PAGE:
The English language is difficult to learn
Using words properly. Well-crafted syntax. Exceptional writing.
Somewhere along the way we have lost our way where these communication rules are concerned.
I am, in no way what I would call, a great writer. I have forgotten many of the rules of grammar and proper usage of words that were beaten into my brain in the 1960s. Spelling, however, was not much of an issue for me.
I, like so many others, now struggle with the specifics of past tense and past participles of the verbs, lay and lie. I have committed the egregious sin of using “less than” when it should have been “fewer.”
At the age of 60, I continue to recite (though silently), “i before e, except after c” when writing the word, receive. Even though I learned to spell well, the word that cost me the first place ribbon in the regional spelling bee was friend. I was six years old.
The English language is difficult enough for those of us born in an English-speaking country. I feel compassion (or pity?) for those who are learning English as their second language. Not only are the rules in place, there are the many exceptions to the rules. Throw idioms and colloquialisms into the language, and it becomes nearly impossible to learn.
English continues to evolve
I have lived for six decades speaking English. Yet today, I do not always understand what is being said. At other times, I simply want to cringe.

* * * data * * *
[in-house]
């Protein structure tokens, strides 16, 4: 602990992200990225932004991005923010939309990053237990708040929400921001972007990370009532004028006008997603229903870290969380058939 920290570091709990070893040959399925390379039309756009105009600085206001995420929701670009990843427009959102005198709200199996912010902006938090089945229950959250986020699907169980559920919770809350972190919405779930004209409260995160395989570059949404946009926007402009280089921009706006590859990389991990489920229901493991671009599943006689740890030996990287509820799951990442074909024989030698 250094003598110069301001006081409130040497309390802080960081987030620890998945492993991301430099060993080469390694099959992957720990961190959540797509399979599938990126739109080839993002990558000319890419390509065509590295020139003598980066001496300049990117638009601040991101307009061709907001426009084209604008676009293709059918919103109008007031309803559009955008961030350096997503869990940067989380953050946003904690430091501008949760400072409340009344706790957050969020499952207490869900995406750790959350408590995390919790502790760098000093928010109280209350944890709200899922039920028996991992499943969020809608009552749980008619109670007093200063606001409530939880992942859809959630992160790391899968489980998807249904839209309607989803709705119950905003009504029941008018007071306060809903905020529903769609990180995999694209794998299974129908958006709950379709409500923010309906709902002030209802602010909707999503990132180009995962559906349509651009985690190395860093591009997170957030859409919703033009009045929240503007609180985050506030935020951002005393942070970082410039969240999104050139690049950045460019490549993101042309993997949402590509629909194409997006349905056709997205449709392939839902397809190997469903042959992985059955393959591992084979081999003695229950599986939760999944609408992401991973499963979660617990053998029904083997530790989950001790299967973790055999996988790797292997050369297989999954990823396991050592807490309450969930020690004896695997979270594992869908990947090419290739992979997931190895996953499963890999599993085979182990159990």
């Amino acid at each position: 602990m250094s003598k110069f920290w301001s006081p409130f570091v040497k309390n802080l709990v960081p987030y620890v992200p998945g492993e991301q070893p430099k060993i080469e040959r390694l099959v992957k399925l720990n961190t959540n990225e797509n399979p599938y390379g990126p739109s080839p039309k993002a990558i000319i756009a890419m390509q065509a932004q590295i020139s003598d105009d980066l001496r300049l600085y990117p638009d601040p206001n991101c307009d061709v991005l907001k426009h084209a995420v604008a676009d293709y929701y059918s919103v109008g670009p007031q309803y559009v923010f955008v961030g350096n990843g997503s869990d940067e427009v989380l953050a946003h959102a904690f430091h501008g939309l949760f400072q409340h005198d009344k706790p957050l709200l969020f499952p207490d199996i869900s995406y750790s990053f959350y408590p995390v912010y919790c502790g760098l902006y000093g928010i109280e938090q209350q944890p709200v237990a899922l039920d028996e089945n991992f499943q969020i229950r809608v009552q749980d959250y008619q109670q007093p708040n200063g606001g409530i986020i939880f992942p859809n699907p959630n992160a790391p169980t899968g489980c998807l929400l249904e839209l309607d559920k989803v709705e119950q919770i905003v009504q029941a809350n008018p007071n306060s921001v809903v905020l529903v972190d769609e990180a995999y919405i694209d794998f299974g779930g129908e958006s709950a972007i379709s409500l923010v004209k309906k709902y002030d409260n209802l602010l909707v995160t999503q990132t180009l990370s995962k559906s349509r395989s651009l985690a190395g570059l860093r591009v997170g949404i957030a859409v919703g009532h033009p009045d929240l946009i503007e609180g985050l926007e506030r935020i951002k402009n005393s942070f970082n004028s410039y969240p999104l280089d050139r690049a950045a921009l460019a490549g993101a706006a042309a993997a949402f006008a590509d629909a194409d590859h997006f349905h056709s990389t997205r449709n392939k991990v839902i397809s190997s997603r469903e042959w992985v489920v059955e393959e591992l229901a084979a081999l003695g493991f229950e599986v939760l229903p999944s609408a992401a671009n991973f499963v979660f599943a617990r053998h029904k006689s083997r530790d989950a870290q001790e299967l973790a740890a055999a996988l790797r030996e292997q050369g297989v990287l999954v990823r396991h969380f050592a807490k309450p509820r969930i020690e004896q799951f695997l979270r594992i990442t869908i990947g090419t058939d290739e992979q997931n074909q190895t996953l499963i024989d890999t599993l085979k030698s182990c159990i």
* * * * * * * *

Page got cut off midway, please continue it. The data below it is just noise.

I never realized how much the English language has changed until I spoke in front of many a classroom filled with adult learners. I was often met with blank stares, instead of the participants following my directions.
I have also stepped around the corner after delivery of (what I thought was) a well-crafted speech to hear others say that they did not understand me because “she uses too big of words.”
Other words have become old-fashioned to use. They have been bastardized for today’s usage. Some will never make sense to me.
- I will always converse with you. I do not “conversate.”
- I will be respectful, regardless of our differences. “Irregardless” is a double-negative to me.
- I would have used other examples, if I “would of” remembered them.
Language may evolve, but there are some corruptions that I will forever have a hard time believing makes us appear anything other than stupid or uneducated.
And I ain’t kidding, irregardless of what U B thinking when U hear him and I conversate.
Photo credit: CC0 Public Domain, Pixabay